ONE OF THE tragic injustices of contemporary cultural trends has been the shunning of the virtuosic. New Zealand, unlike larger and more culturally diverse countries, took the DIY credo of punk to its breast, and thenceforth, musicians displaying stunning technical facility have been treated like pariahs.
It’s easy to see why the DIY thing rang true. There’s that running cliché about New Zealanders being jack-of-all-trades, and why the heck would you need a specialist to build a fence or fix a car when a good Kiwi bloke should be able to do all that and down a good dozen on a Friday night. We’ve always been suspicious of specialists, and especially, those who excelled in any particular skill. Only mountain climbing and rugby is immune from this strange leveling of the playing field.
Add to this a small cabal of rock reviewers versed in the supposed authenticity of punk and ‘roots’ music, who don’t themselves have the understanding or the language to articulate or discuss music for music’s sake, and there’s going to be a clear skew towards the kind of music reviewers can write about – essentially folk music, music that contains basic chords, an emphasis on lyrics, and a lot of beginners’ strumming.
The virtuosic in rock music has always been viewed suspiciously by some because of the music’s supposed genesis in raw blues, a view that conveniently ignores the fact that no music form has been immune to influence. Look at the “race music” influence on dirt-poor country, and vice-versa, or the classical influence on jazz. Music is a virus, after all, and the notion that the big beating heart of rock should remain true to Bo Diddley is like saying all human life should remain true to the authenticity of the African tribes we all originated from.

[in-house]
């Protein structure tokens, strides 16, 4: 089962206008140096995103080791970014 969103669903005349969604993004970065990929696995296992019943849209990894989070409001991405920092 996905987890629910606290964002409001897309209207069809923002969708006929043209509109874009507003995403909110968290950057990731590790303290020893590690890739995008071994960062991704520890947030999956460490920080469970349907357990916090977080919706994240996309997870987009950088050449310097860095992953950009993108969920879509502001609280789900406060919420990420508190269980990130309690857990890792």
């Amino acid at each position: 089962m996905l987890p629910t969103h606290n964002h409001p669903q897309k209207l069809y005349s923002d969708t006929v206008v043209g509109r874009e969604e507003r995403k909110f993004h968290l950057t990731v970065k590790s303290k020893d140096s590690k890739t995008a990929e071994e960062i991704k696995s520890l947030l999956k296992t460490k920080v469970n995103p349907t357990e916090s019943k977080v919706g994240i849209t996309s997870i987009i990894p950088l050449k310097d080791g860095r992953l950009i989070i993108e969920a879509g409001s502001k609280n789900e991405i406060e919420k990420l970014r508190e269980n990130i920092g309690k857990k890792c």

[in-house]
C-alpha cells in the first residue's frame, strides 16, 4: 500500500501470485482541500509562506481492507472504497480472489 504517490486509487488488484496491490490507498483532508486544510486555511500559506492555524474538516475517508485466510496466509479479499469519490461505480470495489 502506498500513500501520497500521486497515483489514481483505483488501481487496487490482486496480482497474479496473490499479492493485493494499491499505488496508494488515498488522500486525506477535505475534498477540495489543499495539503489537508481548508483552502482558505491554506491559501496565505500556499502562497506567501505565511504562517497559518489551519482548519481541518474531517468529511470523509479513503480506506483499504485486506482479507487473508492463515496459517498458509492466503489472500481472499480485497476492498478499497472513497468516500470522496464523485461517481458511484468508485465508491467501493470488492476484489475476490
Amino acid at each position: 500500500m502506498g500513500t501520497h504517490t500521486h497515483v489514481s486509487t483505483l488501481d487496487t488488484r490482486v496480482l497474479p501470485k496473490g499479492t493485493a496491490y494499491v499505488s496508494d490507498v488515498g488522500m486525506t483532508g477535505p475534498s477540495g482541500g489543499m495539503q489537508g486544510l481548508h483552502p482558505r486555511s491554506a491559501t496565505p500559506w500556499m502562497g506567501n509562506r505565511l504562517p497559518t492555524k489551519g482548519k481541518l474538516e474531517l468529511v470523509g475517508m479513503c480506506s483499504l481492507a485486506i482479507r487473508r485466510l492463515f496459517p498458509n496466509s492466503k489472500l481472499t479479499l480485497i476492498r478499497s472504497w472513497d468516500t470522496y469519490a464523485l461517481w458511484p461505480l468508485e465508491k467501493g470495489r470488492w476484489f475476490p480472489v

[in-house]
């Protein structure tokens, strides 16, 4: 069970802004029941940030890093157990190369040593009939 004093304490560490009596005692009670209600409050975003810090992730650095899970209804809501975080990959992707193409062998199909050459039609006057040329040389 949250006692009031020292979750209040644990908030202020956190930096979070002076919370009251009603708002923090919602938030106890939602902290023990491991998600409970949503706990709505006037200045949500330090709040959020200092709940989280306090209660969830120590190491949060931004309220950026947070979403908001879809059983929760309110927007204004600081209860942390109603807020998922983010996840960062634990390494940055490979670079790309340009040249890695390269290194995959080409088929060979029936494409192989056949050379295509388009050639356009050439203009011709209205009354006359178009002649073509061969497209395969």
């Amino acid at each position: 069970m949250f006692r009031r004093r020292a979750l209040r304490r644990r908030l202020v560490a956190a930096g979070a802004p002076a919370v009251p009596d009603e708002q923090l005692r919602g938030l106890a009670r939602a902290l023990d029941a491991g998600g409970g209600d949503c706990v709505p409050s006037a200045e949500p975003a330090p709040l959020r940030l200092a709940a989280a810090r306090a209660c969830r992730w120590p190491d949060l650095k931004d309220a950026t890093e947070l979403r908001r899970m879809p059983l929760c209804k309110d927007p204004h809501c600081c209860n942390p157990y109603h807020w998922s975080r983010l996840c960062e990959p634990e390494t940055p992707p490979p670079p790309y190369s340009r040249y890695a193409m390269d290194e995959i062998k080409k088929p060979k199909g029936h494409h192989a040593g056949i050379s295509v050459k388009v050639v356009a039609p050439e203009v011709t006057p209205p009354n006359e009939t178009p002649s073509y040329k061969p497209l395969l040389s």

So, it’s okay for a classical player to show off his musical chops, as it is for an Indian traditional virtuoso, but because of this erroneous and distorted perception that ‘rock’ is somehow separate from other musical universes, the virtuoso rock player is pilloried as a buffoon, an empty soul, as if he’s covering up his deficiencies with endless displays of showmanship.
That can be true, of course. I remember sitting through a John McLaughlin concert in the early ‘80s that was technically brilliant, but aside from endless displays of technique, lacked any of the qualities I look for in musical performance: there were no memorable compositions, no sense of musicians getting off on each others’ playing, and it all just seemed so… empty. [I hasten to add that McLaughlin, at his best, is one of my favourite guitarists].
Steve Vai has often been accused of the same thing. His music is a lot more visceral than McLaughlin’s, but showmanship and wowing the audience with his technical abilities is a key part of his performative schtick. That might come across as crass to some, but I’d challenge even the hardiest detractor of widdly-widdly guitar to sit through last night’s Steve Vai show and not admit that they were a little bit impressed.